- The age-old lawn question. How do we keep them green? Is your always perfectly emerald?
- Chris: As much as I do love lawns, my lawn is not irrigated [with a sprinkler system]. I call it a Cape Cod lawn. That means I make it native. If there's a drought, my lawn's going to be brown. Right now my lawn is green -- it looks just as nice as an irrigated lawn but it's not, just because we've had some rainy weather.
- What about in dry places, like the Southwest, where rain is rare. Should we even bother trying?
- Chris: When I was working out there, not many people wanted lawns. Or if they did, they wanted a small one, like a small area they can just water once or twice a week, run a mower on it once or twice a week, but nothing too big. Just because it's so hard to maintain, it's costly. So people don't like it as much.
- Are there any special types of grasses that work better in a dry climate?
- Chris: Zoysia grass. One of my clients here has it. It's almost like a vine grass. It's strange, but it does really well in hot, dry climates. It's really good to walk on, so you can walk all over it and it doesn't get crushed. And if it gets really hot it goes dormant. So that way it takes care of itself in extreme heat. It's kind of a funny grass. I only knew about it because 15 years ago one of my clients seeded his lawn with zoysia grass and we wouldn't have to mow it too much over the summer because when it got really hot it would stop growing. And it would conserve all of its resources.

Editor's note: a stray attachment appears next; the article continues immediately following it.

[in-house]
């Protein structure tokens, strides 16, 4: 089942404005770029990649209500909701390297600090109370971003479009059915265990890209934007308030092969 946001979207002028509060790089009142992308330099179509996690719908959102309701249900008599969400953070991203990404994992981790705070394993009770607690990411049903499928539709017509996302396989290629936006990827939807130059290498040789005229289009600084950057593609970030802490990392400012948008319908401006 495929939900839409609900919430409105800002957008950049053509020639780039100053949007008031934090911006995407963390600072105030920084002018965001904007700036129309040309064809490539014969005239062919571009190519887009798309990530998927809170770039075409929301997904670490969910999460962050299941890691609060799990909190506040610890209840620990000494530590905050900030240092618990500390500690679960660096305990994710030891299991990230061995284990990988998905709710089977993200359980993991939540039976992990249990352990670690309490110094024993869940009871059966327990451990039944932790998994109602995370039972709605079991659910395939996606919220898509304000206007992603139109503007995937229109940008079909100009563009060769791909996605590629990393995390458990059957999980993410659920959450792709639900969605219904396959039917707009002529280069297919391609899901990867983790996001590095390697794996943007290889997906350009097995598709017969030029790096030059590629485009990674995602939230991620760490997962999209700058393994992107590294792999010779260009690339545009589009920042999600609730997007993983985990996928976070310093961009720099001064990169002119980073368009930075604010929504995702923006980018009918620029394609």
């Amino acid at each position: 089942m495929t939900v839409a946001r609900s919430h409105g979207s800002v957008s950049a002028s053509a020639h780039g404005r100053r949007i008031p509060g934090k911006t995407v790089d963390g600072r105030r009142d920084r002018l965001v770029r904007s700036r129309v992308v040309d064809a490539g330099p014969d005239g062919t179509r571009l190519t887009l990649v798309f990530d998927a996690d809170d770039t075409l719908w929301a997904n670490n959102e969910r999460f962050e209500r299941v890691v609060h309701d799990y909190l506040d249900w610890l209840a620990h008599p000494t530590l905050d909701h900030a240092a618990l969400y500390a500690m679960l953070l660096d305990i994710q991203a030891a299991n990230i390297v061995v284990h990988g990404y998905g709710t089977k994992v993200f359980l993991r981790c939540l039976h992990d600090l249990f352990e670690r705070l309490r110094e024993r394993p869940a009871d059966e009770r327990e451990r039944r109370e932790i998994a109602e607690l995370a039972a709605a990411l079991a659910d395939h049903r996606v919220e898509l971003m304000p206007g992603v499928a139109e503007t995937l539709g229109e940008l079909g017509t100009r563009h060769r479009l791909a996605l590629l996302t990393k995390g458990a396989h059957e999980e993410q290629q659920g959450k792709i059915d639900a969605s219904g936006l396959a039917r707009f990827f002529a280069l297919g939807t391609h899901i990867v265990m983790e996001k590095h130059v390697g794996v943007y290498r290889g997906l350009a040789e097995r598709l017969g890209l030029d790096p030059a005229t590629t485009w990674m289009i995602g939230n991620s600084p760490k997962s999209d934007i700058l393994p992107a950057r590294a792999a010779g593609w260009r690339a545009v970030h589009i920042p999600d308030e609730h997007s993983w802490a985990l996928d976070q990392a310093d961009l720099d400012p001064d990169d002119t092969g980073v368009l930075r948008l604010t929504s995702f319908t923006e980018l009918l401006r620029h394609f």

Bermuda grass is another one that grows really well in hot weather. And buffalo grass.
- Solve a mystery for me. I have the same gardener as my neighbor. We mow the grass once a week, water it a few times a week. Yet mine is patchy and brown, while theirs is like Brigadoon -- a magical carpet of flawless verdant green.
- Chris: First question is, what time do you water your lawn? The problem most people have is they don't water it at the right time. If you water at night, then you can get some fungus and moss growing because it stays wet and damp all night long. When it gets cool it promotes moss and fungi.
Six or 7am is the best time to water. Once or twice a week is good... for 15-20 minutes. That way the water gets really down, soaks in the roots, and then by the time it gets warmer, all the excess water dries out and evaporates. That's a good trick for keeping your lawn green like the neighbors do.
And then when you get the lawn mowed, since it's such a hot climate, don't mow it too low. Sometimes people mow it too low and that's not good. Mow it a little higher in warmer climates. That way the grass is thicker, so when the sun gets to it, it won't beat down to the soil right away. It'll keep the soil a little cooler and moister.
And your neighbor might have a different type of grass, they might fertilize it a lot more, and they might water it a lot more. In L.A. they might water it 4-5 or even 7 days a week.
- Watering gets incredibly costly. What are some more sustainable lawn alternatives that still give great curb appeal?